Education in general and education reform in particular abound in buzzwords. If you follow conversations concerning technology and its place in the realm of education reform, you’re bound to hear about "accountability," "data-driven assessment," "the flipped classroom," just to start. If you venture further into discussions around actual educational technologies, you’ll likely also come across terms such as "edutainment," describing products that incorporate games or game-like features. The premise underlying these products implies that today’s students require entertainment in order to learn.
A cynic might argue these products bribe students into learning important topics with the intellectual equivalent of cotton candy, making a mockery of the content itself. This mentality breeds the notion that tech is synonymous with entertainment. It completely misses the point. The promise of ed tech centers around engagement, easy access, and hands-on learning. Incorporating gaming elements into educational tools reexamines basic human nature and the values we ascribe to knowledge. But first, let’s take a minute to examine the "edutainment" label and its nefarious role in shaping our perceptions of high-quality, engaging educational content.
The concept of "edutainment" is not an outgrowth of web-based culture; the notion of packing educational elements into entertaining formats such as television, radio, and film has existed almost as long as the technologies themselves. The term "edutainment," however, is problematic because it puts unfair emphasis on entertainment when the real goal is engagement. Edu-engagement (at risk of adding to the buzzword craze) seems like a better way to describe what we aim to do by incorporating game elements into educational content. So, then, why is engagement so meaningful to our education, and how can it differ from entertainment?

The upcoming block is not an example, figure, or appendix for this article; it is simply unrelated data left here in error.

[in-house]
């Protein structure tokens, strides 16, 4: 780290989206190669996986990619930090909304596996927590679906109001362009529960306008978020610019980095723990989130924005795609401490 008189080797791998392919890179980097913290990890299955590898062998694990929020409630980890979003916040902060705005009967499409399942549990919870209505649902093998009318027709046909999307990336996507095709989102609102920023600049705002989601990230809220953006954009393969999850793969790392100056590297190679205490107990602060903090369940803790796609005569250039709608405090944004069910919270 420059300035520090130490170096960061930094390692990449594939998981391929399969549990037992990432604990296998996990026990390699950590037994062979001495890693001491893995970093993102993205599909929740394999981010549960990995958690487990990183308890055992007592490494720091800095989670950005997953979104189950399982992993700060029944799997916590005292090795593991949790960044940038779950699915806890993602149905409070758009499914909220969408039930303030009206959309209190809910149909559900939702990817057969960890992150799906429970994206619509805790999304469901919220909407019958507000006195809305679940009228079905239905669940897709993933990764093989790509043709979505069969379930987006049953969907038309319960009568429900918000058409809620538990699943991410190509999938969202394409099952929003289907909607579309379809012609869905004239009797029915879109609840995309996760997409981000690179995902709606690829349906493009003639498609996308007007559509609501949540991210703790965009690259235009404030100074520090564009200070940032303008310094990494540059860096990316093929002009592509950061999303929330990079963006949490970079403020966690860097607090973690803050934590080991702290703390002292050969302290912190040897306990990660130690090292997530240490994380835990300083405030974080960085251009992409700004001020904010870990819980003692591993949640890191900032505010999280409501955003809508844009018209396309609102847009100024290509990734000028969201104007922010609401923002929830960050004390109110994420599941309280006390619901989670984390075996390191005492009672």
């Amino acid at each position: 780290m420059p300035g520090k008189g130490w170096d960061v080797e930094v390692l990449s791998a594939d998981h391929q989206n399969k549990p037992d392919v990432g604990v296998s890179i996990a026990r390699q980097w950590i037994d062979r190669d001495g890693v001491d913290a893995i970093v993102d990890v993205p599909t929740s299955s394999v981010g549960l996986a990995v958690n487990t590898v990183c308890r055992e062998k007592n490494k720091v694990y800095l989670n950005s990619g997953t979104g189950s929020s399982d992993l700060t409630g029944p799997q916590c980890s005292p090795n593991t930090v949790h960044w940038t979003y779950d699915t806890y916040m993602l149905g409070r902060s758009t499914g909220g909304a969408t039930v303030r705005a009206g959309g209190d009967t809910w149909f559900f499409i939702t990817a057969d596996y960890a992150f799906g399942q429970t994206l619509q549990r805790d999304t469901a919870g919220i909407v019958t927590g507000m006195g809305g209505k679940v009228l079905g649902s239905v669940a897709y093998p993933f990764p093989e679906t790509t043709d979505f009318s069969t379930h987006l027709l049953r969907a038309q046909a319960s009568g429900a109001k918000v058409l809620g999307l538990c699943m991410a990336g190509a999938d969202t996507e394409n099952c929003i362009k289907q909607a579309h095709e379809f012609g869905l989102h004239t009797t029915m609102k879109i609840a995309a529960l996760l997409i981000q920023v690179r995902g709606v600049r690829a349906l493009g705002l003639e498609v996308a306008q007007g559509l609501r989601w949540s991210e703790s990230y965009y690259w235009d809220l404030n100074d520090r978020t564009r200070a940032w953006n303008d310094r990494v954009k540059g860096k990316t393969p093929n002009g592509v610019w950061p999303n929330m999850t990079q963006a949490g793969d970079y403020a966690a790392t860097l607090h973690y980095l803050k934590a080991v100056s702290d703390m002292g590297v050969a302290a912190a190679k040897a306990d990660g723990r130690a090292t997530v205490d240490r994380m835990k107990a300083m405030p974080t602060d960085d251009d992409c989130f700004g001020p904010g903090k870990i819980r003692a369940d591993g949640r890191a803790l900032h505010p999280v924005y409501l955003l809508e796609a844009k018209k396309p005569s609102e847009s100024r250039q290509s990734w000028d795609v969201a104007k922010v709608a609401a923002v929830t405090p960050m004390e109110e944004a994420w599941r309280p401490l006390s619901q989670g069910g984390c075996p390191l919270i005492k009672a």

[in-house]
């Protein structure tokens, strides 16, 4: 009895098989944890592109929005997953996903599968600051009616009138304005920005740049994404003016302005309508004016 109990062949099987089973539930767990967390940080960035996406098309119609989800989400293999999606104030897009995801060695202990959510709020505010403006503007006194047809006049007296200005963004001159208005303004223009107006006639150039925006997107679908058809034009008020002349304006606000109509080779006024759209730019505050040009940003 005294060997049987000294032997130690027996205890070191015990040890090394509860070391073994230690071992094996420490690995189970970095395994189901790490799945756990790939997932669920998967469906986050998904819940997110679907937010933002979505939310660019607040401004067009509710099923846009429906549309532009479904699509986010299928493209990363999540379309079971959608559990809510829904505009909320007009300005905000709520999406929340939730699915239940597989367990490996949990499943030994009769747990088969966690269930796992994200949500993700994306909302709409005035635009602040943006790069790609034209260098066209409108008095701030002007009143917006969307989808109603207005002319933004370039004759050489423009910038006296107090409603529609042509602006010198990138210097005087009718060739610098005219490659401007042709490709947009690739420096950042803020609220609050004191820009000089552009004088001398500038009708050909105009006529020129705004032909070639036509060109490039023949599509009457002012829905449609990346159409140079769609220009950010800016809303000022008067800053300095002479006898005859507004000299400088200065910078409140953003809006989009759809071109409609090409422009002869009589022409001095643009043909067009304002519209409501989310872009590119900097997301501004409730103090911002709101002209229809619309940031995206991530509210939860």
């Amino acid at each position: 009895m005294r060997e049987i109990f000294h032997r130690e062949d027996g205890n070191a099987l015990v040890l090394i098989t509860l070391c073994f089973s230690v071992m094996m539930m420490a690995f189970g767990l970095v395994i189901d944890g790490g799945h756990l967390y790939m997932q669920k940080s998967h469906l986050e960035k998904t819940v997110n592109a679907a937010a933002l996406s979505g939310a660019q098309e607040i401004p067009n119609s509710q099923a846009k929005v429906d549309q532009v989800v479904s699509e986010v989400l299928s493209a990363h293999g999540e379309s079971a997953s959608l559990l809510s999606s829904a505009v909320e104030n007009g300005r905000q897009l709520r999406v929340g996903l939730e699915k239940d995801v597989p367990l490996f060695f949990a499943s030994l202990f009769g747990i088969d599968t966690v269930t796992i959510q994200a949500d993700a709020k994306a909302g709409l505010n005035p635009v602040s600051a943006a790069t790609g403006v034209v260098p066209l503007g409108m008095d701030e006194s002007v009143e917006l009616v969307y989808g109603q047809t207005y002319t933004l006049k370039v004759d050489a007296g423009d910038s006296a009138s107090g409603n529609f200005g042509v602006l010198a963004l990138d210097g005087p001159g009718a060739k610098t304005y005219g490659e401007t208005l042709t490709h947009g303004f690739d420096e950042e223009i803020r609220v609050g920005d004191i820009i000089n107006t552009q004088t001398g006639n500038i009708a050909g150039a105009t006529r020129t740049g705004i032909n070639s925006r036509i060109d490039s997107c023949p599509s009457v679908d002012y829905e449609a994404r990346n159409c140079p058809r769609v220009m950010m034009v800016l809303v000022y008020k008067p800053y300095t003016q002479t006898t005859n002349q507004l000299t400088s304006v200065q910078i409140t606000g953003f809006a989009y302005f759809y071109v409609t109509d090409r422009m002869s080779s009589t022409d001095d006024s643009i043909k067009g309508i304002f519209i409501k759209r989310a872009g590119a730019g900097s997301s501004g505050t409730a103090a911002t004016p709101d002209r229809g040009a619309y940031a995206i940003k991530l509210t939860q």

Curiosity is a vital part of what it means to be human. People have a natural drive to learn; it’s why babies learn to crawl and then walk, and why we produce meaningless vocalizations that eventually become communication. Instinctively, we seek to know the world around us and unlock its mysteries. While gaming elements in ed tech may awaken that innate curiosity—competition and survival—edu-engagement addresses a deeper desire to investigate what lies in front of us. If ideas are interesting enough, or are presented in a manner that makes them compelling, our curiosity will kick in and send us on an exploratory adventure. Here is where technology comes into play, providing the means for this exploration.
Examples are always better than abstractions, so I’ll offer my own experiences. When writing my undergrad honors thesis back in the '90s, I found myself limiting my research as a result of external factors: Was the library about to close? Was that journal’s edition not on the shelves? Was I out of change for the photocopier? All these non-academic roadblocks stymied my desire to read beyond what might be relevant to my paper. Grad school in the mid-2000s, however, was quite a different story. For nearly every paper I wrote, including my master’s thesis, I had seemingly unfettered access to databases filled with articles, all available so readily that the only reason to stop following through all the various exploratory threads was the approaching deadline for my paper. In every instance, I read far more than I would ultimately use. Allowing myself to become absorbed in the research trail meant I learned far more about the subject than would be reflected in my assignment. The knowledge I gained through these intellectual explorations was as much of an educational achievement as the grades I earned for my written work.
The idea of putting many different resources at a student’s fingertips is not new, but unfortunately in the education industry when resources involve color, sound, animation, or elements of competition, the focus shifts to the product as a means of entertainment rather than learning. When that happens, the evaluative lens changes. E-books that link to videos of the topic at hand, online games that provide immersion in a subject matter or foster competition, mobile apps that provide instruction or review—all these are judged as entertaining first and educational second. Yet the goal here isn’t entertainment, so why employ that lens? It’s about facilitating a student’s ability to pursue fascinating information in the quest for knowledge (and yes, they may run into some alien invaders on their way).
I don’t believe today’s students are any less capable of learning rote material than previous generations. But I do think they are used to more engaging forms of content. They will eat it up when well-designed products rise to the challenge. The goal, then, shouldn’t be to make educational content entertaining in a bells-and-whistles sense, but to provide as much opportunity for engaging a student’s natural curiosity as possible.